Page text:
ARTHUR – It started with eggs.
Back in March, when the pandemic was new and life was uncertain, Nicole McReynolds saw a Facebook post by someone selling eggs.
A gardener by choice and a rural girl by birth, it got her thinking about the pending planting season and the new challenge for farmers of getting produce to customers with farmers’ markets closed.
So she started the website Backyardbounties.ca as a virtual farmer’s market that lists farms in southern Ontario and links to their websites, where customers can place orders and arrange pick-up.
“I had no idea what I was doing,” she said in an interview on Aug. 27.
“I didn’t know how to build a website, but I figured it out.”
She subscribed “to all the farm pages I could find,” and added their information, gradually building the site until it was ready to launch.
That was April and McReynolds hoped she might get 100 followers.
“So far, we have 4,700 members,” she said.
“A lot of people wanted this so bad and many are now shopping at farms regularly. And the farmers love it. It’s brought them customers.”
McReynolds is a little bowled over by the success.
She first was focused on farms in Wellington County, then added neighbouring municipalities Dufferin and Waterloo, and eventually all of southern Ontario – because the internet knows no boundaries and “local” depends on where you are.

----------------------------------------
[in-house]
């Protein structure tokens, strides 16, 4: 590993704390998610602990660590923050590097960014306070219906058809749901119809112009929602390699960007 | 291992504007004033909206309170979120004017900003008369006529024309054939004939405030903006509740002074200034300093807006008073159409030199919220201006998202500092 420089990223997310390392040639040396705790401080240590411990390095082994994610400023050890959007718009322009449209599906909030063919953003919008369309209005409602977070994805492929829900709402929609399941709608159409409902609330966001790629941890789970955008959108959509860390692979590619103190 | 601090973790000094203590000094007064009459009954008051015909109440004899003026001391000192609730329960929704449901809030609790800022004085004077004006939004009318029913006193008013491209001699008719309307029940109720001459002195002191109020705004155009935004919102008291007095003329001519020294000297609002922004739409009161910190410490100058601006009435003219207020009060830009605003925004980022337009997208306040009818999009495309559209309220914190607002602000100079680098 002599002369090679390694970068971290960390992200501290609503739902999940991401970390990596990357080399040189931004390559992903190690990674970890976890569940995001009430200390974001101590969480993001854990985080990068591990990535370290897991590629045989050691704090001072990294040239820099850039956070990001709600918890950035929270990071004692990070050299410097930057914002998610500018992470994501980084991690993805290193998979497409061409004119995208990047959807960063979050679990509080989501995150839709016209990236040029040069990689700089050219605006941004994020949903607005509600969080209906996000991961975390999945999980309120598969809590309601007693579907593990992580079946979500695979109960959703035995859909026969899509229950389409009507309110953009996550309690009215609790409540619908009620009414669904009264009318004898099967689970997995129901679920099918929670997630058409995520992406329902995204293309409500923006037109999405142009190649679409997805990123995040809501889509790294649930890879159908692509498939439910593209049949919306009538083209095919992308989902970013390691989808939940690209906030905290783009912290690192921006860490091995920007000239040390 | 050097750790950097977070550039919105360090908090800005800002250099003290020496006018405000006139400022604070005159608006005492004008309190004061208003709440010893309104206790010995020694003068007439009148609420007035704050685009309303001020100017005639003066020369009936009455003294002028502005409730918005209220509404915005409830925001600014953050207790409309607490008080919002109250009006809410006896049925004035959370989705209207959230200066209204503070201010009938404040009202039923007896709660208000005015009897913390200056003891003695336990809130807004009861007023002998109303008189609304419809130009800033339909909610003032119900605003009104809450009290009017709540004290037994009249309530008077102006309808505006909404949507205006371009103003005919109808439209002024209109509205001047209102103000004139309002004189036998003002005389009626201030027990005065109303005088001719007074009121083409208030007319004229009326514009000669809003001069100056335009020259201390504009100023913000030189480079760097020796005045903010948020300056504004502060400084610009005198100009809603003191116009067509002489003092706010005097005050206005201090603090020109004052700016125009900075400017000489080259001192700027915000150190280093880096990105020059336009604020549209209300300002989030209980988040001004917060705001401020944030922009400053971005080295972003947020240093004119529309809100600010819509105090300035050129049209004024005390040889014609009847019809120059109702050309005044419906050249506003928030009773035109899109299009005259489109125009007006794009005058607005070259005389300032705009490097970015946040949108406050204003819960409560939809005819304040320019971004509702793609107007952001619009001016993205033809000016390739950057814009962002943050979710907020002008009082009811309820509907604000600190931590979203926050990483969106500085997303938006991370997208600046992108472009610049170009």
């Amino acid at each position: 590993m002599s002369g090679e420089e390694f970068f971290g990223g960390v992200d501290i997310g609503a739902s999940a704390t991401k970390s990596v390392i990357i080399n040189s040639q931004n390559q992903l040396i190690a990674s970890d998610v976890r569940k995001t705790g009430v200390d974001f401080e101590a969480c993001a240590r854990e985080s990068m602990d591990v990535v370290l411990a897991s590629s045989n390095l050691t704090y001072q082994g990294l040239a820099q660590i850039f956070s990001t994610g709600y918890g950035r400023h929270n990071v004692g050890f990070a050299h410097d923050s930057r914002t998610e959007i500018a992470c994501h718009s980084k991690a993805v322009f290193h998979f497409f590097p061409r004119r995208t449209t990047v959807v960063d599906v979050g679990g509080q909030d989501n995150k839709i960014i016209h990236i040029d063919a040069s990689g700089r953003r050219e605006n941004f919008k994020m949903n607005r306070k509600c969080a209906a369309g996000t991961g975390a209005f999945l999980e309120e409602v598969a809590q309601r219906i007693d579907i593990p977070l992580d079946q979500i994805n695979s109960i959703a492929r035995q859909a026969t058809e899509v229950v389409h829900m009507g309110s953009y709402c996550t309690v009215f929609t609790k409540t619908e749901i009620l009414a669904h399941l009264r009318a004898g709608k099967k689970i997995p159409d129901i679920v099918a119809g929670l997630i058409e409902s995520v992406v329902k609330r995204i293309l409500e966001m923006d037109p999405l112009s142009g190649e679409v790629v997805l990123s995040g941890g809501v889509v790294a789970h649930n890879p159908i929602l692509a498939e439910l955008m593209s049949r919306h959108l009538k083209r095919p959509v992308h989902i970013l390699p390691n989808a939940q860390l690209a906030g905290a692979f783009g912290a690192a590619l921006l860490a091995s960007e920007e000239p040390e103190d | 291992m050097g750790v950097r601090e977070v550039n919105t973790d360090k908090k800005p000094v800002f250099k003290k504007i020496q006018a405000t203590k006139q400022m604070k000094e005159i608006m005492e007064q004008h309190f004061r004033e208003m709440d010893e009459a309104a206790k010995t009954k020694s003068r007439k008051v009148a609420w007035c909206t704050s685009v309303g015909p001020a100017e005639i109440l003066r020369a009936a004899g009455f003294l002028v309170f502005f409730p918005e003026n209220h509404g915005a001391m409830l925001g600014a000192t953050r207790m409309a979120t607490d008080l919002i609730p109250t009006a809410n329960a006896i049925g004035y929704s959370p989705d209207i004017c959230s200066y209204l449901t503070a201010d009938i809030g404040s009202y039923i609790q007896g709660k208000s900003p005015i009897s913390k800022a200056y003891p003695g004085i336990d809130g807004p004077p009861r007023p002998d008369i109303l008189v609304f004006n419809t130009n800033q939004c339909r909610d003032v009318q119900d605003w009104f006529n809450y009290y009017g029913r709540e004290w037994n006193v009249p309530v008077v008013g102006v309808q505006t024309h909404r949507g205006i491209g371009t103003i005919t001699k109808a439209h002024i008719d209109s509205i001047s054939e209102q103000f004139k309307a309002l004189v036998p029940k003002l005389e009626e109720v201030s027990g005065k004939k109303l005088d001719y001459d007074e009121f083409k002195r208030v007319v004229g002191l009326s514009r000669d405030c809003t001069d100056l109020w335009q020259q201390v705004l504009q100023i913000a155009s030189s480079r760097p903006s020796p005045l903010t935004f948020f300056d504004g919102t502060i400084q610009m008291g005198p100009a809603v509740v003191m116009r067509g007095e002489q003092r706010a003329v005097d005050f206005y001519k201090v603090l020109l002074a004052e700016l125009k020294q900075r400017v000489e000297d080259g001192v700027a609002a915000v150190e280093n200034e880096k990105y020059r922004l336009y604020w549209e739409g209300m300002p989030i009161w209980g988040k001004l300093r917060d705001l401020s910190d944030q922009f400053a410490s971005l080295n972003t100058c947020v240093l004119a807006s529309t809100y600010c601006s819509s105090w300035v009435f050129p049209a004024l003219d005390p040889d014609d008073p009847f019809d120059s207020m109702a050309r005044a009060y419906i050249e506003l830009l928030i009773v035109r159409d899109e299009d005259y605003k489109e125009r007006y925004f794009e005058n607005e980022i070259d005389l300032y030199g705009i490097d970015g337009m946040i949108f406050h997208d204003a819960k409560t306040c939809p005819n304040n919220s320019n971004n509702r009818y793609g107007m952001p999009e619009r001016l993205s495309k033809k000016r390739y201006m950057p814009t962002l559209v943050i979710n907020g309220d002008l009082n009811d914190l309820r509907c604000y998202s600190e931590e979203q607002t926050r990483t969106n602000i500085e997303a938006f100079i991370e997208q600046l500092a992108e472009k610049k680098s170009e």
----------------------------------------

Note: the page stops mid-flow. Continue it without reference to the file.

The website quickly spawned a Facebook group Backyard Bounties of Southern Ontario and that’s where most of her time is spent right now – monitoring comments and posting replies.
There’s also an Instagram account, backyard_bounties.
Her background is in cooking and occasionally a farmer will give her some produce and she’ll create a dish and post the recipe on the website.
“I’ll make something and feature it on a page, so people know what to do with it,” she said.
Cooking and preserving locally-grown food is as important as growing it, she said.
Inspired by the strong, positive reaction to the website, McReynolds has plans to add a YouTube channel and is currently making a video tour of her own backyard garden in Arthur as she gets to know her camera.
“Once I get good at it, I want to tour different farms, talk to the farmers, and see what they grow. Everyone wants to see the farms their food is coming from,” she said.
For McReynolds, this is a passion project.
“I make no money from this. I just want to help people,” she said.
“That’s the gift for me. And I had no idea it would become a resource like this. It almost feels like I was meant to do this.”
But in the bigger picture, it’s to help farmers and educate shoppers about making healthy food choices.
“Local produce can cost a bit more (than a regular grocery store), but when you see it and taste it, you can see why,” said McReynolds.
“I want to get as many people eating healthy and supporting farmers as I can.”